Chronic high-fat diet decreased detrusor mitochondrial respiration and increased nerve-mediated contractions.

Published

Journal Article

AIMS: To assess the impact of chronic high-fat diet (HFD) on behavioral voiding patterns, detrusor contractility, and smooth muscle mitochondrial function in male mice. MATERIALS AND METHODS: Male C57BL/6J mice (6 weeks) were fed a control or HFD for 20 weeks. Bladder function was assessed by void spot assays. Bladders were collected and detrusor contractility to carbachol (10-9 -10-5  M), and electrical field stimulation (EFS, 0.5-32 Hz) in the presence and absence of atropine was measured. Homogenized detrusor samples were placed in oxygraphs to assess the rate of oxygen consumption of the mitochondria within the detrusor in the presence of different substrates. Mitochondrial hydrogen peroxide (H2 O2 ) emission was measured fluorometrically. Detrusor citrate synthase activity was measured via enzyme activity kit and Western blots assessed the electron transport chain (ETC) protein content. RESULTS: HFD significantly increased body weight, adiposity, and blood glucose levels. HFD mice demonstrated increased voiding frequency and increased EFS-induced detrusor contractility. There were no changes in detrusor relaxation or cholinergic-medicated contraction. Mitochondrial respiration was decreased with HFD and H2 O 2 emission was increased. The relative amount of mitochondria in the detrusor was similar between groups. However, ETC complexes V and III were increased following HFD. CONCLUSIONS: Chronic HFD increased adiposity, lead to more frequent voiding, and enhanced EFS-mediated detrusor contractions. Mitochondrial respiration was decreased and H2 O 2 emission increased following HFD. Further research is required to determine if alterations in mitochondrial function could play a role in the development of HFD-induced bladder dysfunction.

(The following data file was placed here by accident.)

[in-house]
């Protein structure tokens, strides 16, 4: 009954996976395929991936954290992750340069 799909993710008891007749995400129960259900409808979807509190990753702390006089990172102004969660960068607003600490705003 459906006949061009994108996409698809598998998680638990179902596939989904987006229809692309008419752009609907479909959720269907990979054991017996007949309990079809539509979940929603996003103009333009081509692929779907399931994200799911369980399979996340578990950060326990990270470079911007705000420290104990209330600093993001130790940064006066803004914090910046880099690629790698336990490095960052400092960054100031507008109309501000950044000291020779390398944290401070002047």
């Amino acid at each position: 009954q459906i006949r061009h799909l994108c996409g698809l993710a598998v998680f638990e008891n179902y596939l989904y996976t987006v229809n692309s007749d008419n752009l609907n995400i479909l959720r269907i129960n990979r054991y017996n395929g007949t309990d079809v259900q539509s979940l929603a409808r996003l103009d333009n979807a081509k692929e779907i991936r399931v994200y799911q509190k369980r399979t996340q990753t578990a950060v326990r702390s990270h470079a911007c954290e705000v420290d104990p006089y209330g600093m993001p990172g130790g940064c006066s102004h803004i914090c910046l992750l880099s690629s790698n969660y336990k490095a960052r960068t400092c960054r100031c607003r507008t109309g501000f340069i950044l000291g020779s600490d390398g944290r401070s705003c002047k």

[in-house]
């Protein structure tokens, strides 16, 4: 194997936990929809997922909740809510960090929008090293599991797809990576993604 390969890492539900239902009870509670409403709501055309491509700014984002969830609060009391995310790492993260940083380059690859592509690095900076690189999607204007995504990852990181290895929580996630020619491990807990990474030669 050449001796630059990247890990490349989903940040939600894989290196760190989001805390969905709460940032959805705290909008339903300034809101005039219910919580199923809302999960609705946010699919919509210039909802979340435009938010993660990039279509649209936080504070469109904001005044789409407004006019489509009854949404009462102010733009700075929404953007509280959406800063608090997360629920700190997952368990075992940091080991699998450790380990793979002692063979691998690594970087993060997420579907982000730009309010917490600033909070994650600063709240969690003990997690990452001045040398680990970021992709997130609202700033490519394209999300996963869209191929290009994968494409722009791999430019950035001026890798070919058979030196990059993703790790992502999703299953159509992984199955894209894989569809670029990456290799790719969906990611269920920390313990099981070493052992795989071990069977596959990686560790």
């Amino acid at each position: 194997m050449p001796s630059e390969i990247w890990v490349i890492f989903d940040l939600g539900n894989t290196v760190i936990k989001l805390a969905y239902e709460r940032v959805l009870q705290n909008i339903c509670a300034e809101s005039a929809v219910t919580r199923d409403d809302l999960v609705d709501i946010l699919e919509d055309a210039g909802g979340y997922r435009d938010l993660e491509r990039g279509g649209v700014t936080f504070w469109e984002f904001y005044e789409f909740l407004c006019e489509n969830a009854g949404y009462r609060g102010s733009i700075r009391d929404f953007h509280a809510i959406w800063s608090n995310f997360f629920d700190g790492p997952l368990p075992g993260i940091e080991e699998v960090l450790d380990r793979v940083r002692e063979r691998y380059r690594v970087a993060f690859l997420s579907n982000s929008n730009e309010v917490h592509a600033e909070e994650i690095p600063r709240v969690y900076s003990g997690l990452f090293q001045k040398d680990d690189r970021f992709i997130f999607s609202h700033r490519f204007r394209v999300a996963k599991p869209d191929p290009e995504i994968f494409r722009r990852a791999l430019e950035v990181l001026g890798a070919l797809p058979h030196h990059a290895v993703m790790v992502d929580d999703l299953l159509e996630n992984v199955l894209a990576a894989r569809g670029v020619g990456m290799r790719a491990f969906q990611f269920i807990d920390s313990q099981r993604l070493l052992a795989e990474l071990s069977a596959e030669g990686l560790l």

Full Text

Duke Authors

Cited Authors

  • Powers, SA; Ryan, TE; Pak, ES; Fraser, MO; McClung, JM; Hannan, JL

Published Date

  • August 2019

Published In

Volume / Issue

  • 38 / 6

Start / End Page

  • 1524 - 1532

PubMed ID

  • 31074529

Pubmed Central ID

  • 31074529

Electronic International Standard Serial Number (EISSN)

  • 1520-6777

Digital Object Identifier (DOI)

  • 10.1002/nau.24015

Language

  • eng

Conference Location

  • United States